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Winderman’s view: Jimmy Butler to the last breath, plus other Heat-Celtics thoughts

Observations and other notes of interest from Sunday night’s 100-96 NBA playoff loss to the Boston Celtics:

– Jimmy Butler is all that.

– He is.

– Win. Or lose.

– At moments of truth, when able to get the knee right, he was the best player in the Eastern Conference finals.

– By far.

– Which also, at times Sunday, spoke to the limitations of his supporting cast.

– At times, in fact, it was as if it was Dwyane Wade of the pre-Big Three era looking for a friend.

– Because while Bam Adebayo was alongside, Kyle Lowry wasn’t looking anything like Kyle Lowry.

– And Tyler Herro simply didn’t have it in this return.

– As brave as the effort was to return.

– So even after getting Lowry last summer, the Heat might have to get Butler more.

– Because this is asking a lot.

– A lot.

– And, no, for all Joel Embiid might want, that’s not happening.

– Even with all the magic previously worked by Pat Riley and Andy Elisburg.

– Butler deserves more alongside .

– Because Jayson Tatum has more alongside.

– As does Jaylen Brown.

– As does Marcus Smart.

– At minimum, the Heat need an Al Horford-type move.

– Or a Derrick White type move.

– As for Butler, he gave his all to the end.

– Worth every one of those Micky Arison dollars.

— Even with that questionable late 3-point attempt, when such an attempt wasn’t needed.

– Both teams opened with their lineups of preference, having moved beyond injuries.

– For the Heat, that was Adebayo, P.J. Tucker, Butler, Max Strus and Lowry.

– For the Celtics, it was Robert Williams III, Horford, Tatum, Brown and Smart.

– With the start, Tucker moved past Carmelo Anthony for 98th on the NBA all-time playoff list.

– With the start, Butler and Lowry passed Kevin Johnson for 76th on the NBA all-time playoff list.

– Lowry was called for his second foul with 8:59 left in the opening period.

– He remained in until replaced by Gabe Vincent with 6:42 left in the first quarter, with the Heat down 17-7.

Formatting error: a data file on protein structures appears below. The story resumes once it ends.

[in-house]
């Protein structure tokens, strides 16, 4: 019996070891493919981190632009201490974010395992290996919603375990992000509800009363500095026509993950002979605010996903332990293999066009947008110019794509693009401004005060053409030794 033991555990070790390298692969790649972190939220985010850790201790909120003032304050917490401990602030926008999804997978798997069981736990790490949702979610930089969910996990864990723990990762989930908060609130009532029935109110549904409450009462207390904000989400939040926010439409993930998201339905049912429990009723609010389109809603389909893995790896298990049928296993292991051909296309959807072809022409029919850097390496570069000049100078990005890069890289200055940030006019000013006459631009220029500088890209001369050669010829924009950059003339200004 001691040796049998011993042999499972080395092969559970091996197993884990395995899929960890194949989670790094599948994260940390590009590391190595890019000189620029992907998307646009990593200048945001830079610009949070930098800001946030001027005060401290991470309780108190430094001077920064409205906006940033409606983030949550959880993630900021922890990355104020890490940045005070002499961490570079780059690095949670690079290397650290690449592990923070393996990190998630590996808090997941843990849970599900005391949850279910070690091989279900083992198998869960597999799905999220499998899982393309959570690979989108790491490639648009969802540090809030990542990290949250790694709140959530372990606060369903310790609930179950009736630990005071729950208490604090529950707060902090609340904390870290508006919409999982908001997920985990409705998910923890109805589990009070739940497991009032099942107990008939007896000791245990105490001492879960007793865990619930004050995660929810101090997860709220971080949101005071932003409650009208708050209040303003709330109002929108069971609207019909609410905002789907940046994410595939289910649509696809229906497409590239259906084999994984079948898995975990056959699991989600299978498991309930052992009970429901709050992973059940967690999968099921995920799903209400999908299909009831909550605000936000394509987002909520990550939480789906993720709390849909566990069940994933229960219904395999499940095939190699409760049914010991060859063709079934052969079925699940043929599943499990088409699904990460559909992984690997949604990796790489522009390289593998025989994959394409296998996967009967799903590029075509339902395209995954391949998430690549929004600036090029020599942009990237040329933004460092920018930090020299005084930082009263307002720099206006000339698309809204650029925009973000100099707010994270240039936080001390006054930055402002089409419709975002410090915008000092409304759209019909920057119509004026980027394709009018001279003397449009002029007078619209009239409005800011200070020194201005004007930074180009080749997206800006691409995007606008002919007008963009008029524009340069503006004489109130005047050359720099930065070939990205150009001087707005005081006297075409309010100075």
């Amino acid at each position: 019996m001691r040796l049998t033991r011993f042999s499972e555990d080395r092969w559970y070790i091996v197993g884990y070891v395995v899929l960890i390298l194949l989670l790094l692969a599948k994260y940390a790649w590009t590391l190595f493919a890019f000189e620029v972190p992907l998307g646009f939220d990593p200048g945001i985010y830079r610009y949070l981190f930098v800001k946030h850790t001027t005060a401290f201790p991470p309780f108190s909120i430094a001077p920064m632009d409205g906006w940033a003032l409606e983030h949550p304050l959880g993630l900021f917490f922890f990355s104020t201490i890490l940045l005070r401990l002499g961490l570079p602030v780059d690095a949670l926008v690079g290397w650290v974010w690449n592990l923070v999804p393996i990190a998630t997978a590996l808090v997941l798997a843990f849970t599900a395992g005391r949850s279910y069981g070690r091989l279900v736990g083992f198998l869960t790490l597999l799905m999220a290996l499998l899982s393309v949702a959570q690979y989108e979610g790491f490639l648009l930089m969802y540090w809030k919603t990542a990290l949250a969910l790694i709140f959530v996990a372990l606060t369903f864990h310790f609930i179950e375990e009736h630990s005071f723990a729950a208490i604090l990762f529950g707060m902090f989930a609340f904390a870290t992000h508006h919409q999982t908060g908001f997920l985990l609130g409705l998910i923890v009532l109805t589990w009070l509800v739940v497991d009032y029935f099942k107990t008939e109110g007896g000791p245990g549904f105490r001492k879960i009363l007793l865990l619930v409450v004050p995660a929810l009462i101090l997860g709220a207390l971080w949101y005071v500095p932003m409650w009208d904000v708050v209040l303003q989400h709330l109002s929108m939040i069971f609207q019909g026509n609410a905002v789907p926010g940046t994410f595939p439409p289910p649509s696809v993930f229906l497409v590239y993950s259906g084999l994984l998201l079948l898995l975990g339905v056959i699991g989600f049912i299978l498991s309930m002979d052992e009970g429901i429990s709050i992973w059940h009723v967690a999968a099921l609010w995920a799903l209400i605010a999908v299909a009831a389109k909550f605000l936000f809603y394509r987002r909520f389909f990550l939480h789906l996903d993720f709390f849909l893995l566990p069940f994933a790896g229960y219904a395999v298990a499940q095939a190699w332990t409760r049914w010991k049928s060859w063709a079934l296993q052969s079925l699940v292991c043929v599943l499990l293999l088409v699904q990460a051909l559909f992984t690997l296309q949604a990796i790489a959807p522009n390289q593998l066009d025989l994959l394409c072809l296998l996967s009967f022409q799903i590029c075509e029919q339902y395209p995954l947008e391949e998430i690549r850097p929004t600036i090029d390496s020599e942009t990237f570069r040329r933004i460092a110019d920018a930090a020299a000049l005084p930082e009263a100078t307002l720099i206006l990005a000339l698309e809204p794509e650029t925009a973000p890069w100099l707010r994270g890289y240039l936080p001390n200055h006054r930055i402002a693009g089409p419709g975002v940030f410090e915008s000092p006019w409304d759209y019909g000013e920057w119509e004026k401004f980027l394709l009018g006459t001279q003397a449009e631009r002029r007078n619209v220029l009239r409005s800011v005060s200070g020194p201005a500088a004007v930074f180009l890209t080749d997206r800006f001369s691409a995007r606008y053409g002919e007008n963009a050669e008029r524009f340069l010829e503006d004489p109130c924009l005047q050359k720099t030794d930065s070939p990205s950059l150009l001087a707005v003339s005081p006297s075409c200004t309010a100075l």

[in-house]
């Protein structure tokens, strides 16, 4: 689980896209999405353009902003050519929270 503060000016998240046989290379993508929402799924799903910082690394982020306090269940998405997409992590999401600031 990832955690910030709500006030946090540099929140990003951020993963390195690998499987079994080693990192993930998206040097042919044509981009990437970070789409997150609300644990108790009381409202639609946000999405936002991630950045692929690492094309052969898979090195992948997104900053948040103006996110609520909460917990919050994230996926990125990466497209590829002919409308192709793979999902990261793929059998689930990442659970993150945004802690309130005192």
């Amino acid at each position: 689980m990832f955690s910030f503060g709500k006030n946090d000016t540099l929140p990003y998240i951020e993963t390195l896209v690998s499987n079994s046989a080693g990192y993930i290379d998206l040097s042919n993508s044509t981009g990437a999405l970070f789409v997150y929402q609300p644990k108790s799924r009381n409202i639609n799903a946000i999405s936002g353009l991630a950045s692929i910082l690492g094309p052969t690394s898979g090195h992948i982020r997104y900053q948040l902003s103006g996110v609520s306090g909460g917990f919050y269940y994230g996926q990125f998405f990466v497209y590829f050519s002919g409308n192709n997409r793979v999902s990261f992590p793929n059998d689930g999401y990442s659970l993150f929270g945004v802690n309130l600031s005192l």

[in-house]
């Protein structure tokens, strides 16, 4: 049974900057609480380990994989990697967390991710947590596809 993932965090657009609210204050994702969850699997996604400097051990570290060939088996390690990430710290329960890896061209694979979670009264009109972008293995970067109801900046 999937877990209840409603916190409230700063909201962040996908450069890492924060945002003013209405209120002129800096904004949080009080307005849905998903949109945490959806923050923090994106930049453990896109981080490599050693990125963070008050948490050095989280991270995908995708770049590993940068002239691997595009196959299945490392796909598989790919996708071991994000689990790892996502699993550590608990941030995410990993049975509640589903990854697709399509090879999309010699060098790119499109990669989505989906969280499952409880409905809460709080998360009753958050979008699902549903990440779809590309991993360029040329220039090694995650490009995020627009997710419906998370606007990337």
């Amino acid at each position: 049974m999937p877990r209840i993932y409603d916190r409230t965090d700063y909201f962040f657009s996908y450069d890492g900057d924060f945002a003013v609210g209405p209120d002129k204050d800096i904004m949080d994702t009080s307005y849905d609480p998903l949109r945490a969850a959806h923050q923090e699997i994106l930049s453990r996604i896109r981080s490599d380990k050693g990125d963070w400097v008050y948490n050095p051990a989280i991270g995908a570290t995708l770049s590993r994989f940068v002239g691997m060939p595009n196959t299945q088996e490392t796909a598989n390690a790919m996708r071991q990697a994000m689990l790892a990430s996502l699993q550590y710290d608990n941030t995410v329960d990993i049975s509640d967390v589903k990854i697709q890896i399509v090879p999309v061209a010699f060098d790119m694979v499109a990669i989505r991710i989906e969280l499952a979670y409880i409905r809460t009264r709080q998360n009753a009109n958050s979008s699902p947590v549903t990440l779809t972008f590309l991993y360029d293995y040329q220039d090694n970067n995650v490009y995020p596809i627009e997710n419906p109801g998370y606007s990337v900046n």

– Victor Oladipo, ahead of then again-available Herro, followed as the second reserve off the bench.

– Vincent twice in the first half made 3-pointers that were waved off, one on a Butler out-of-bounds call, one on a 24-second violation.

– Strus had one rescinded in the third when it was ruled he was out of bounds.

– In keeping the rotation tight, with Herro only going 6:43, Heat coach Erik Spoelstra basically limited his bench to Vincent and Oladipo.

– So no Caleb Martin.

– No Duncan Robinson.

– No Dewayne Dedmon.

– Vincent later limped off early in the fourth quarter.

– One of Spoelstra’s best moves came on a challenge early in the fourth quarter that turned what would have been Lowry fourth foul into a fourth foul on the Celtics’ Brown.

– Butler’s first point moved him past Horace Grant for 72nd on the NBA all-time playoff list.

His third moved him past Dwight Howard for 71st. His fourth moved him past Oscar Robertson and Maurice Cheeks for 69th. His eighth moved him past Carmelo Anthony for 68th. His 10th moved him past Chet Walker for 67th.

– Butler later passed Alonzo Mourning for fourth on the Heat’s all-time playoff scoring list.

– Butler’s first shot attempt moved him past George Mikan for 90th on the NBA all-time playoff list.

– Butler’s third free-throw attempt moved him past Adrian Dantley for 56th on the NBA all-time playoff list.

– Butler’s first 3-pointer tied Sam Cassell and Kenny Smith for 77th on the NBA all-time playoff list.

– Butler’s fifth rebound moved him past P.J. Brown for eighth on the Heat all-time playoff list.

– Adebayo’s first block tied Hassan Whiteside for ninth on the Heat all-time playoff list.

– Spoelstra spoke pregame of seven games of trying to contain the Celtics’ Tatum and Brown.

– “It’s very complex,” he said. “Obviously, they both put a lot of pressure on your defense and in different ways. You know, they both can get into the paint at the rim. They both can stretch you out past the three.”

– He added, “It’s really more than schematics. It’s about you have to commit to doing tough things against great players, and we’ve developed a lot of those habits during the year. Sometimes they are going to get you. Hopefully you can make it tough on them more often.”

– Unlike the Heat, the Celtics bypassed a mandatory game-day shootaround Sunday.

– Asked why, Celtics coach Ime Udoka said, “Fresh legs, energy, juice. The series is what it is. There’s no surprises from either side, and we want energy. It was optional, but a lot of the guys going and get shots, anyways. Get out of the monotony of doing the same thing and keeping our legs and fresh energy.”

– Of the NBA admitting errors on two fouls by Celtics guard Derrick White in Game 6, Udoka said, “We felt those weren’t fouls during the game. We weren’t trying to foul, obviously, up three with a minute and change left.”


Source: Berkshire mont

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